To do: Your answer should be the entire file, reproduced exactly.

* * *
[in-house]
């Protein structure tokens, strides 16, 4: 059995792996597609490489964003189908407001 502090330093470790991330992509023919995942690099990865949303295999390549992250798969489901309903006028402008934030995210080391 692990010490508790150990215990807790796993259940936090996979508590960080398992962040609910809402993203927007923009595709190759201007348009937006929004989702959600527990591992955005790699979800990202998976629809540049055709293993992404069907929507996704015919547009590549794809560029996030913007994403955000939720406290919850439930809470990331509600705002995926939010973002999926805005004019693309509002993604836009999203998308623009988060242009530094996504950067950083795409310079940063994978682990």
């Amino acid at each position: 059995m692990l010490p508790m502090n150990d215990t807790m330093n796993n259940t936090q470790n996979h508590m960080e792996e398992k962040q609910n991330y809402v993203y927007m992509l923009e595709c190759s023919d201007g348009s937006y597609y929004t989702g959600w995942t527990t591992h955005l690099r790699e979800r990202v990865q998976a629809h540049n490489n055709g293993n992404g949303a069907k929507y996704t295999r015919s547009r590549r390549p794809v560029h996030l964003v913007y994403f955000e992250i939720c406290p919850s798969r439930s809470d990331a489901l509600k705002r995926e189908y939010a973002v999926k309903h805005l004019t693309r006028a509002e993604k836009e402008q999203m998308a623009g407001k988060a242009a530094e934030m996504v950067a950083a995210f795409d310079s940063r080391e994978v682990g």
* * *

[in-house]
């Protein structure tokens, strides 16, 4: 059995792996597609490489964003189908407001 502090330093470790991330992509023919995942690099990865949303295999390549992250798969489901309903006028402008934030995210080391 692990010490508790150990215990807790796993259940936090996979508590960080398992962040609910809402993203927007923009595709190759201007348009937006929004989702959600527990591992955005790699979800990202998976629809540049055709293993992404069907929507996704015919547009590549794809560029996030913007994403955000939720406290919850439930809470990331509600705002995926939010973002999926805005004019693309509002993604836009999203998308623009988060242009530094996504950067950083795409310079940063994978682990």
């Amino acid at each position: 059995m692990l010490p508790m502090n150990d215990t807790m330093n796993n259940t936090q470790n996979h508590m960080e792996e398992k962040q609910n991330y809402v993203y927007m992509l923009e595709c190759s023919d201007g348009s937006y597609y929004t989702g959600w995942t527990t591992h955005l690099r790699e979800r990202v990865q998976a629809h540049n490489n055709g293993n992404g949303a069907k929507y996704t295999r015919s547009r590549r390549p794809v560029h996030l964003v913007y994403f955000e992250i939720c406290p919850s798969r439930s809470d990331a489901l509600k705002r995926e189908y939010a973002v999926k309903h805005l004019t693309r006028a509002e993604k836009e402008q999203m998308a623009g407001k988060a242009a530094e934030m996504v950067a950083a995210f795409d310079s940063r080391e994978v682990g």